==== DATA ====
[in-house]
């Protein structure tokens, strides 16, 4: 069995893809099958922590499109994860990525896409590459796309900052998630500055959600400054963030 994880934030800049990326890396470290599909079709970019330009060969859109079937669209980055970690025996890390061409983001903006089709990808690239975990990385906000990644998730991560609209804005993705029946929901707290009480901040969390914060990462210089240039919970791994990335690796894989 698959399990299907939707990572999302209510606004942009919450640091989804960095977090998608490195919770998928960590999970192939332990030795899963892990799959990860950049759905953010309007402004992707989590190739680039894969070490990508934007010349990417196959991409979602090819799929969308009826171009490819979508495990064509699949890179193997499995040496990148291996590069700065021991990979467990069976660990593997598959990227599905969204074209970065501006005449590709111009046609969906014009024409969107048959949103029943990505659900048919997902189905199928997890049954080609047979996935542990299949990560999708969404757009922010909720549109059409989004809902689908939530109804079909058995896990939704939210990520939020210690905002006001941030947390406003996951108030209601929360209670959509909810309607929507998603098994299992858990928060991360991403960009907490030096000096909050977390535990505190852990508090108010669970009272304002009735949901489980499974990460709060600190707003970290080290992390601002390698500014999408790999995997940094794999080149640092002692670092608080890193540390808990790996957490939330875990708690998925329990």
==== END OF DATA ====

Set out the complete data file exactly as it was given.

[in-house]
């Protein structure tokens, strides 16, 4: 069995893809099958922590499109994860990525896409590459796309900052998630500055959600400054963030 994880934030800049990326890396470290599909079709970019330009060969859109079937669209980055970690025996890390061409983001903006089709990808690239975990990385906000990644998730991560609209804005993705029946929901707290009480901040969390914060990462210089240039919970791994990335690796894989 698959399990299907939707990572999302209510606004942009919450640091989804960095977090998608490195919770998928960590999970192939332990030795899963892990799959990860950049759905953010309007402004992707989590190739680039894969070490990508934007010349990417196959991409979602090819799929969308009826171009490819979508495990064509699949890179193997499995040496990148291996590069700065021991990979467990069976660990593997598959990227599905969204074209970065501006005449590709111009046609969906014009024409969107048959949103029943990505659900048919997902189905199928997890049954080609047979996935542990299949990560999708969404757009922010909720549109059409989004809902689908939530109804079909058995896990939704939210990520939020210690905002006001941030947390406003996951108030209601929360209670959509909810309607929507998603098994299992858990928060991360991403960009907490030096000096909050977390535990505190852990508090108010669970009272304002009735949901489980499974990460709060600190707003970290080290992390601002390698500014999408790999995997940094794999080149640092002692670092608080890193540390808990790996957490939330875990708690998925329990």